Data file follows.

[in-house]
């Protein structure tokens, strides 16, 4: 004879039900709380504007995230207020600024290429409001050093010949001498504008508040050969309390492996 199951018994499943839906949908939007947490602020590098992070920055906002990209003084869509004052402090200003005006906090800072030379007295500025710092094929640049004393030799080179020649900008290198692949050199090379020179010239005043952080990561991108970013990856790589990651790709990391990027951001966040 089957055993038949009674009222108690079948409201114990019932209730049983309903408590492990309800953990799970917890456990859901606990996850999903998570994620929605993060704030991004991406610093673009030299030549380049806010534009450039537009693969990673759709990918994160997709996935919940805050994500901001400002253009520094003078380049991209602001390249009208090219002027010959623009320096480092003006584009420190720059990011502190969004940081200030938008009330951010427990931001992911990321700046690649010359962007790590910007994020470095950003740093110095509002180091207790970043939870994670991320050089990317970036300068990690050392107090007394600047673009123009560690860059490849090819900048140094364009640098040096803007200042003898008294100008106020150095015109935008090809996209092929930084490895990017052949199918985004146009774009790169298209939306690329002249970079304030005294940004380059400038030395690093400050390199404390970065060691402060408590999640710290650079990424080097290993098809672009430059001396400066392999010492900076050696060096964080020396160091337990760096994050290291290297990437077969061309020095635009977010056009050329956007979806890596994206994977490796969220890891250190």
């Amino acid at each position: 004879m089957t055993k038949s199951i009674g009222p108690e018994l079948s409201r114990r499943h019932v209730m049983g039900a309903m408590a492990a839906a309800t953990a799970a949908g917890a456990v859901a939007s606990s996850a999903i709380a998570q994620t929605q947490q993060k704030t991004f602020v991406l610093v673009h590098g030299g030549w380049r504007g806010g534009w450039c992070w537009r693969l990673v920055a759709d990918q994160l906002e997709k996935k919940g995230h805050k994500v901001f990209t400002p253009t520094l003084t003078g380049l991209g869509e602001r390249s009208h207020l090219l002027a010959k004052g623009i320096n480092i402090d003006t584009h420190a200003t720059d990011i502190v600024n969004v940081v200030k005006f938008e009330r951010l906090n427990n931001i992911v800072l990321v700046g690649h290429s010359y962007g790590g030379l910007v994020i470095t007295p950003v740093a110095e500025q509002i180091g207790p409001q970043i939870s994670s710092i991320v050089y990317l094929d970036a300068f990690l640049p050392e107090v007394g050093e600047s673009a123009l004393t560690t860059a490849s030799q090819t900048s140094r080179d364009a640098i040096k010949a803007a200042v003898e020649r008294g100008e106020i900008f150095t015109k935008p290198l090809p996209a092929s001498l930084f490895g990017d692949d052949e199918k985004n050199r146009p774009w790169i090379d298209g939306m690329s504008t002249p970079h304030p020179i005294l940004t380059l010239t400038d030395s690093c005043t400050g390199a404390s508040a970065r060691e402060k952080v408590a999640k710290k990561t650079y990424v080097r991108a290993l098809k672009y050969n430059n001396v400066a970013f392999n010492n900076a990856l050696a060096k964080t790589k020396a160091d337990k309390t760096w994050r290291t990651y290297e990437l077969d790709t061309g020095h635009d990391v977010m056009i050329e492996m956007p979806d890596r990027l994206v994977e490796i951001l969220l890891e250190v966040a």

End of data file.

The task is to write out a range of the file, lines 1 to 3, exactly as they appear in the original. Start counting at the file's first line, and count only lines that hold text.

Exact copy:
[in-house]
């Protein structure tokens, strides 16, 4: 004879039900709380504007995230207020600024290429409001050093010949001498504008508040050969309390492996 199951018994499943839906949908939007947490602020590098992070920055906002990209003084869509004052402090200003005006906090800072030379007295500025710092094929640049004393030799080179020649900008290198692949050199090379020179010239005043952080990561991108970013990856790589990651790709990391990027951001966040 089957055993038949009674009222108690079948409201114990019932209730049983309903408590492990309800953990799970917890456990859901606990996850999903998570994620929605993060704030991004991406610093673009030299030549380049806010534009450039537009693969990673759709990918994160997709996935919940805050994500901001400002253009520094003078380049991209602001390249009208090219002027010959623009320096480092003006584009420190720059990011502190969004940081200030938008009330951010427990931001992911990321700046690649010359962007790590910007994020470095950003740093110095509002180091207790970043939870994670991320050089990317970036300068990690050392107090007394600047673009123009560690860059490849090819900048140094364009640098040096803007200042003898008294100008106020150095015109935008090809996209092929930084490895990017052949199918985004146009774009790169298209939306690329002249970079304030005294940004380059400038030395690093400050390199404390970065060691402060408590999640710290650079990424080097290993098809672009430059001396400066392999010492900076050696060096964080020396160091337990760096994050290291290297990437077969061309020095635009977010056009050329956007979806890596994206994977490796969220890891250190």
């Amino acid at each position: 004879m089957t055993k038949s199951i009674g009222p108690e018994l079948s409201r114990r499943h019932v209730m049983g039900a309903m408590a492990a839906a309800t953990a799970a949908g917890a456990v859901a939007s606990s996850a999903i709380a998570q994620t929605q947490q993060k704030t991004f602020v991406l610093v673009h590098g030299g030549w380049r504007g806010g534009w450039c992070w537009r693969l990673v920055a759709d990918q994160l906002e997709k996935k919940g995230h805050k994500v901001f990209t400002p253009t520094l003084t003078g380049l991209g869509e602001r390249s009208h207020l090219l002027a010959k004052g623009i320096n480092i402090d003006t584009h420190a200003t720059d990011i502190v600024n969004v940081v200030k005006f938008e009330r951010l906090n427990n931001i992911v800072l990321v700046g690649h290429s010359y962007g790590g030379l910007v994020i470095t007295p950003v740093a110095e500025q509002i180091g207790p409001q970043i939870s994670s710092i991320v050089y990317l094929d970036a300068f990690l640049p050392e107090v007394g050093e600047s673009a123009l004393t560690t860059a490849s030799q090819t900048s140094r080179d364009a640098i040096k010949a803007a200042v003898e020649r008294g100008e106020i900008f150095t015109k935008p290198l090809p996209a092929s001498l930084f490895g990017d692949d052949e199918k985004n050199r146009p774009w790169i090379d298209g939306m690329s504008t002249p970079h304030p020179i005294l940004t380059l010239t400038d030395s690093c005043t400050g390199a404390s508040a970065r060691e402060k952080v408590a999640k710290k990561t650079y990424v080097r991108a290993l098809k672009y050969n430059n001396v400066a970013f392999n010492n900076a990856l050696a060096k964080t790589k020396a160091d337990k309390t760096w994050r290291t990651y290297e990437l077969d790709t061309g020095h635009d990391v977010m056009i050329e492996m956007p979806d890596r990027l994206v994977e490796i951001l969220l890891e250190v966040a």